Thus the change in velocity depends only on the missile total weight, glide weight, thrust magnitude and the rate at which the propellant is burning. The preceding velocity formula is also known as the rocket equation, represents the maximum change in velocity we can impart. Practical effects such as gravity and atmospheric drag will usually work in the direction of decreasing V. The preceding expression can be made more concise and useful by specifying fuel effectiveness in terms of a parameter known as the specific impulse Isp. It is appositive number in units of seconds and is related to the thrust and change in missile weight according to = [ ]

More fuel-efficient missiles have higher values of specific impulse. Typically, for tactical missiles, the specific impulse has values ranging from 200s to 300s. By substituting the specific impulse definition into the velocity change formula, we get the rocket equation as = mf = Fuel Mass Fraction, Isp = Specific Impulse 1 1

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2.2) Increasing fuel mass fraction and specific impulse, increases missile speed

Using the preceding equation, Fig 2.2 shows how the change in missile velocity varies with fuel mass fraction and specific impulse. We can see from the figure that, if the fuel mass fraction is 200s, the change in velocity is about 2300 ft./s. That means if the missile were launched from the ground, its final speed, in the absence of drag and gravitational effects, would be 2300 ft./s. If the missile with the same fuel mass fraction were launched from an aircraft traveling at 1000 ft./s, its final speed would be 3300 ft./s. 2.2) Tsiolkovsky Rocket Equation:

The Tsiolkovsky Rocket Equation, or Ideal Rocket Equation, describes the motion of vehicles that follow the basic principle of a rocket: a device that can apply acceleration to itself (a thrust) by expelling part of its mass with high speed and move due to the conservation of momentum. The equation relates the delta-v (the maximum change of speed of the rocket if no other external forces act) with the effective exhaust velocity and the initial and final mass of a rocket (or other reaction engine). For any such maneuver (or journey involving a number of such maneuvers): = ln Where: 0 is the initial total mass, including propellant, is the final total mass, is the effective exhaust velocity,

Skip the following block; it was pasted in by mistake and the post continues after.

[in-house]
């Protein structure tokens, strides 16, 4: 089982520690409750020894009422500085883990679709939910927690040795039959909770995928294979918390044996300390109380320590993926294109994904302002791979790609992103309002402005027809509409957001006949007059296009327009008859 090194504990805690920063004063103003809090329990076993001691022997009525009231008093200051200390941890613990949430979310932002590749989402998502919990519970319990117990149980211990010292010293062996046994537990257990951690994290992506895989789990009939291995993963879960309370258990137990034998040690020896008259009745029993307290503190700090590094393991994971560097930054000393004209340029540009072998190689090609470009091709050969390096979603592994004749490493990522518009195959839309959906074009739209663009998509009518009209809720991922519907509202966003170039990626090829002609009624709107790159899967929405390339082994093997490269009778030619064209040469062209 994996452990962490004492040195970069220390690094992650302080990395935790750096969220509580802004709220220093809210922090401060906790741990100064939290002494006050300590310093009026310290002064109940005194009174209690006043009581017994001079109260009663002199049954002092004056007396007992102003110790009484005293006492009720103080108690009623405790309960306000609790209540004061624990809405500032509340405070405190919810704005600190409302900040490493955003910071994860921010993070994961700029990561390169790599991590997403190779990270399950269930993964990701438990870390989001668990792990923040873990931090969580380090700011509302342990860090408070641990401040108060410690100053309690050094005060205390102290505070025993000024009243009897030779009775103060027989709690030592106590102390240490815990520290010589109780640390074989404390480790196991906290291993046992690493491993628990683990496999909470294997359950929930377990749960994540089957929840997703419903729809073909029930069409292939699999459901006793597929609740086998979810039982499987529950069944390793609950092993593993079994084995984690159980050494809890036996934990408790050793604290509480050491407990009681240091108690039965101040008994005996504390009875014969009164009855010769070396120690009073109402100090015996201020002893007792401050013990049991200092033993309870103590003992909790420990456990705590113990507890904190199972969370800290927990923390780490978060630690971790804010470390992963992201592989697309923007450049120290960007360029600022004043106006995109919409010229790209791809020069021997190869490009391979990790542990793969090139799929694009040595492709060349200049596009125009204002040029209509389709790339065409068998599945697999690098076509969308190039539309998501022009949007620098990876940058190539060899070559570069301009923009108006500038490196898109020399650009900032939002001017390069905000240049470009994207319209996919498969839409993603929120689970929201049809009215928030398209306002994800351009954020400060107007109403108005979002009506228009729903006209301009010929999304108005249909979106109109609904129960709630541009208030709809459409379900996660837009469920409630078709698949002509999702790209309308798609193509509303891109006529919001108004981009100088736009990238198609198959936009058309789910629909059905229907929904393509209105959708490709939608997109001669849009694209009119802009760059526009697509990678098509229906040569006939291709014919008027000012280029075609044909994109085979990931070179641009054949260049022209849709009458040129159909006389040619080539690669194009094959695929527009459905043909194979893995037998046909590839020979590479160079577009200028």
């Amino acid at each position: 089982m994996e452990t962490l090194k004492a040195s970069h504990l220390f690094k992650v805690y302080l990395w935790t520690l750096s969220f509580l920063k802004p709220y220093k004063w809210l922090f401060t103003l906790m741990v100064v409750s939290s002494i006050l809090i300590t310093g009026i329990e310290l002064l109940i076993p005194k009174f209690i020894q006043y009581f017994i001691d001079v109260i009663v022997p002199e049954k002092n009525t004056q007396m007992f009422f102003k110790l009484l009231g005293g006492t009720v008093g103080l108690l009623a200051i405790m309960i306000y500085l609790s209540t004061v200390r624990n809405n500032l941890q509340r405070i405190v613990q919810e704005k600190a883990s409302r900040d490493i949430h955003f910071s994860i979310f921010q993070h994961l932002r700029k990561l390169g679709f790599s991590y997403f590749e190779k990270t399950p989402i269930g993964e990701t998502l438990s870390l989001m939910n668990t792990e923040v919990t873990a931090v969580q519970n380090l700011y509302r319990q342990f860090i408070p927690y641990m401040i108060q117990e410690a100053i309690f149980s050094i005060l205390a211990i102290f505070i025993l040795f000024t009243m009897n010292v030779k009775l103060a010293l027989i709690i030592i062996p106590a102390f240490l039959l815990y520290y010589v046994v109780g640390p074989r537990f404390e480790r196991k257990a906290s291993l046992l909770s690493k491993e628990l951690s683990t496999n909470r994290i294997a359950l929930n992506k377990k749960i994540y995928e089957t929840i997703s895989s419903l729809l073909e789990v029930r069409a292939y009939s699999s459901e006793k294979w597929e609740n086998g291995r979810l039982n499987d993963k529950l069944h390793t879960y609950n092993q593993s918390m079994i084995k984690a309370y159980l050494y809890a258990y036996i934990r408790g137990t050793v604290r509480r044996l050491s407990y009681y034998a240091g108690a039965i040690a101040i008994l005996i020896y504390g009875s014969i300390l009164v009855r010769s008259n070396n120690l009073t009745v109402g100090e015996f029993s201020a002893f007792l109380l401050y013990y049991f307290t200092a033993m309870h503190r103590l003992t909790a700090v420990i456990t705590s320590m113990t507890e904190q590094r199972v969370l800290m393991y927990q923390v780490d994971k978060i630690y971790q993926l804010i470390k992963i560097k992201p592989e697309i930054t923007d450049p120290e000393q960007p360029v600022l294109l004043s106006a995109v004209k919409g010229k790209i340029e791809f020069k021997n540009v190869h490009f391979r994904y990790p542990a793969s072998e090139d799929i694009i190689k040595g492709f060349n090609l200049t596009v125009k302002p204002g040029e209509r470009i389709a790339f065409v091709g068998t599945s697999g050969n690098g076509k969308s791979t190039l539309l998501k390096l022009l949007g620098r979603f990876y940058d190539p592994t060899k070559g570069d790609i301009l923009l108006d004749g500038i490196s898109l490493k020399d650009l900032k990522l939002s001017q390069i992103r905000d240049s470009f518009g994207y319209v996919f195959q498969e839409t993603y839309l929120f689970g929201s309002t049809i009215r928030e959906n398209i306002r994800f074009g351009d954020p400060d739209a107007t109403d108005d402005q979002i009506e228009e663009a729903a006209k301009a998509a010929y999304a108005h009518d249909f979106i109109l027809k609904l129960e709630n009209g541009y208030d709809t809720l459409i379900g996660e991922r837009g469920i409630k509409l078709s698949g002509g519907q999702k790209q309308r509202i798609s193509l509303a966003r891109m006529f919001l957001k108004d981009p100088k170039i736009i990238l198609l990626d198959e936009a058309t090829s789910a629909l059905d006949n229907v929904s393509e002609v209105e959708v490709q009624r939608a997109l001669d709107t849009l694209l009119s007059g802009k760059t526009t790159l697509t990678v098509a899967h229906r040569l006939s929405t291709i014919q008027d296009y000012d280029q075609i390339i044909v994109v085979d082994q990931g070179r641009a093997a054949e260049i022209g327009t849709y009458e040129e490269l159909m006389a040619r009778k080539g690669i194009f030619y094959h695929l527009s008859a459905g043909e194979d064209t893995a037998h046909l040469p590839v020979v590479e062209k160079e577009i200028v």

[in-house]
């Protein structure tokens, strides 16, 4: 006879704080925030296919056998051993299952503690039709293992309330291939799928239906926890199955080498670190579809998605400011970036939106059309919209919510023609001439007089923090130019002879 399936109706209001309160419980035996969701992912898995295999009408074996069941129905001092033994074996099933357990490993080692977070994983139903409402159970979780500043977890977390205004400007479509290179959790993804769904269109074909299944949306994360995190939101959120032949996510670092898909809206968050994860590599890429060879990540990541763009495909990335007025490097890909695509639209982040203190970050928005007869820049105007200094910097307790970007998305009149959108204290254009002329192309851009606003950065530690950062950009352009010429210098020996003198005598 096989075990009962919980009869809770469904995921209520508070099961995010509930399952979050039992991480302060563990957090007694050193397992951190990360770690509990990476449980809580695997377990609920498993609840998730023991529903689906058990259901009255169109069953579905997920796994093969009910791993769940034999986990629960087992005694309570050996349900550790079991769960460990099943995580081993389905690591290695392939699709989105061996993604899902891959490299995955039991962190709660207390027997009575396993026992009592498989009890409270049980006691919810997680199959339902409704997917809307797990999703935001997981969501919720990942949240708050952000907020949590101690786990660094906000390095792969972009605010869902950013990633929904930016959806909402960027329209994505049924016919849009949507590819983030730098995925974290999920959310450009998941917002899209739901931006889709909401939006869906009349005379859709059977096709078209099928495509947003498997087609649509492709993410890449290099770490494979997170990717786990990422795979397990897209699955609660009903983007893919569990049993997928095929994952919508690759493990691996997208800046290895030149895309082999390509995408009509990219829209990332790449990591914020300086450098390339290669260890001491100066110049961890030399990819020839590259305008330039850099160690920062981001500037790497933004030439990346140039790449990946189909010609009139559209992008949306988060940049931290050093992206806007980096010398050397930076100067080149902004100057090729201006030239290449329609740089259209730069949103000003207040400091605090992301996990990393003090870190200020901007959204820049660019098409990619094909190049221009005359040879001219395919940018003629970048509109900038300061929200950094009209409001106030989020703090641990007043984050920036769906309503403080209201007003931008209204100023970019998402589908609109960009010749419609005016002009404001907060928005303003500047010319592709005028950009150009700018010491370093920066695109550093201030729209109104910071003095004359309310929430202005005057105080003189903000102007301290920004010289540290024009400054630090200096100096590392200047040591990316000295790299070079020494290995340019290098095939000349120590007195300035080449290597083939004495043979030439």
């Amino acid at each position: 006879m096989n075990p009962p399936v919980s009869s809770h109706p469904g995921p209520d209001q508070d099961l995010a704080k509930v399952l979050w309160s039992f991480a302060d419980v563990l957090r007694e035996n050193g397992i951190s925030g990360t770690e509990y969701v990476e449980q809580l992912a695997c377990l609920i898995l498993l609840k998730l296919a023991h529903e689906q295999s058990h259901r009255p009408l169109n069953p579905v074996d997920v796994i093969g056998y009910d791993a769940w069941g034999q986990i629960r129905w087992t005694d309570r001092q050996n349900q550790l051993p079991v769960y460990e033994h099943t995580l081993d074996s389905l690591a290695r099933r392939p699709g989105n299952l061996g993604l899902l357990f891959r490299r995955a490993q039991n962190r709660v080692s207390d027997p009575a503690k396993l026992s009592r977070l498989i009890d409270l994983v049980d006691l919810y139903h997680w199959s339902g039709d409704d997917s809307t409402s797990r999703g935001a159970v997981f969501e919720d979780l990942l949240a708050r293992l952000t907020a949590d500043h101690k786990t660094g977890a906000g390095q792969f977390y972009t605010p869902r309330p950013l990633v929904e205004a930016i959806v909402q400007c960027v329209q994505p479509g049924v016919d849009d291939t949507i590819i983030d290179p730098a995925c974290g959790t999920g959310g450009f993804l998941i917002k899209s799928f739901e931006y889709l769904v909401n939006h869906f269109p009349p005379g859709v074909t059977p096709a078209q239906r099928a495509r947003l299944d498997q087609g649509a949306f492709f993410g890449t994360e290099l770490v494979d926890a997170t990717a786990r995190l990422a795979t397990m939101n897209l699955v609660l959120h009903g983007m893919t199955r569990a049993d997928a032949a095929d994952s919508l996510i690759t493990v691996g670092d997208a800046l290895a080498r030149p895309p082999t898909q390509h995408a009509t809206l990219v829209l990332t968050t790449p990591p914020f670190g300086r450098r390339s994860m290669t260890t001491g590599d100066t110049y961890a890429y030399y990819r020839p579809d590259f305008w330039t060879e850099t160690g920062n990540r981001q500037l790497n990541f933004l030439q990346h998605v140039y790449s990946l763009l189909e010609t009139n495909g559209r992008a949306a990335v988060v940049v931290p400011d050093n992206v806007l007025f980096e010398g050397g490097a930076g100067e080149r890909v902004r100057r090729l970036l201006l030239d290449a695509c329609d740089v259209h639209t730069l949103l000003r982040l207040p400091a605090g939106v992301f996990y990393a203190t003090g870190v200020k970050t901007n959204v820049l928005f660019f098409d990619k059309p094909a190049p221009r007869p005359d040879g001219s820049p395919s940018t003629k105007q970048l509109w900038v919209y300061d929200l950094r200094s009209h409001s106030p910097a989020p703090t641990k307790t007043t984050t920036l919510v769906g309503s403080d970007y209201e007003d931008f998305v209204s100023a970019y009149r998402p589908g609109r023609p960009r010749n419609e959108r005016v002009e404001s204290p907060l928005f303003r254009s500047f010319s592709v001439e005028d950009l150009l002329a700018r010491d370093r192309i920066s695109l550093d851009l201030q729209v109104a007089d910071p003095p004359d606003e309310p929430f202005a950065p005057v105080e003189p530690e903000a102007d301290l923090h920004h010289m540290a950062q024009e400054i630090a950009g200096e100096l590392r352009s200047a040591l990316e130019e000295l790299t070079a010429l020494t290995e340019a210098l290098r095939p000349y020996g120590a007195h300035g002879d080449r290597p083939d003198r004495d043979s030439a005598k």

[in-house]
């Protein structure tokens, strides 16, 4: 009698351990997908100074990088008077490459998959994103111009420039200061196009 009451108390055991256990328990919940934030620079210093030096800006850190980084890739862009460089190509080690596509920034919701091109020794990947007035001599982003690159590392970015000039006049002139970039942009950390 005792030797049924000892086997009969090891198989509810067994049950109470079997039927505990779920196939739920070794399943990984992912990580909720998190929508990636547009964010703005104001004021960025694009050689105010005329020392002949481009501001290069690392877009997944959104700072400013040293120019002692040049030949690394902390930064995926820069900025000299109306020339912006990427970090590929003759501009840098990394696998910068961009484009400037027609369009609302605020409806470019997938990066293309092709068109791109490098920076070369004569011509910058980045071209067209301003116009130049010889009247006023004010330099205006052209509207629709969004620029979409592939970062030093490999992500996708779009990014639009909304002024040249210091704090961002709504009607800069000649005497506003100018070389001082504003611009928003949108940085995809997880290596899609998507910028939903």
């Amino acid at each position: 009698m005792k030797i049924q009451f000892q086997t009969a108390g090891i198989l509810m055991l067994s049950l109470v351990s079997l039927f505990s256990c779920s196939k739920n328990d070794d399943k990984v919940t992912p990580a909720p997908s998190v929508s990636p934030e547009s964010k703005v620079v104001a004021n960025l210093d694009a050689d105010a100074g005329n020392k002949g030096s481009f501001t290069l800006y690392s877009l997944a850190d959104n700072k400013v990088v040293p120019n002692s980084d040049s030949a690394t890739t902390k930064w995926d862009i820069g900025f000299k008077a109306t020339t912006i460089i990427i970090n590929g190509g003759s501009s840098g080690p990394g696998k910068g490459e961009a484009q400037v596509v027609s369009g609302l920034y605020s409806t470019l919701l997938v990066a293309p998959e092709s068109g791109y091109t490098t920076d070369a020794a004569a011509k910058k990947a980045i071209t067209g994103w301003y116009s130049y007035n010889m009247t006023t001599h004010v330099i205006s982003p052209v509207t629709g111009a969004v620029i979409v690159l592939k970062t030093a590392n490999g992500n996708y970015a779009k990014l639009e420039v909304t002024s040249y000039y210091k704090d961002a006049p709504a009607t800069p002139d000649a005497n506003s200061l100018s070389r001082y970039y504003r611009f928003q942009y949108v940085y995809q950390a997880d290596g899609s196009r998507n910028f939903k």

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0 1

is delta-v - the maximum change of velocity of the vehicle (with no external forces acting), In this section preliminary boosters designs are investigated so that speeds required for strategic travel (20kft/s) can be achieved. As per the rocket equation the change in velocity is related to specific impulse and fuel mass fraction . Mathematically, = ln 1 1

A strategic interceptor consist of two sections viz. booster and payload. A single-stage booster consists of fuel and structure denoted by the weights and , respectively as shown in figure below:

Initially, it is assumed that the sole purpose of the single-stage booster is to get the payload up to the speed. The payload denoted by , consists of structure, electronics, a divert engine and fuel. The purpose of the payload for strategic guided interceptors is to acquire the target and maneuver, using divert fuel to hit the target. If it is desired that the interceptor change its velocity by amount of , then the weight of the structure fuel and payload must also follow the rocket equation which is given as: + + = ( + )exp ( )

Where denotes the specific impulse of the booster fuel and is measured in seconds. The fuel mass fraction has been defined as the ratio of the propellant weight to the total weight. To simplify mathematical computations, an approximate fuel mass fraction is considered and is defined as the ratio of the propellant weight to the sum of the propellant weight and structure or,

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For small payloads the approximate and actual fuel mass fraction are equivalent. On rearranging the above equation we can relate the weight of booster structure to the propellant weight and fuel mass approximate mass fraction as,

(1 ) =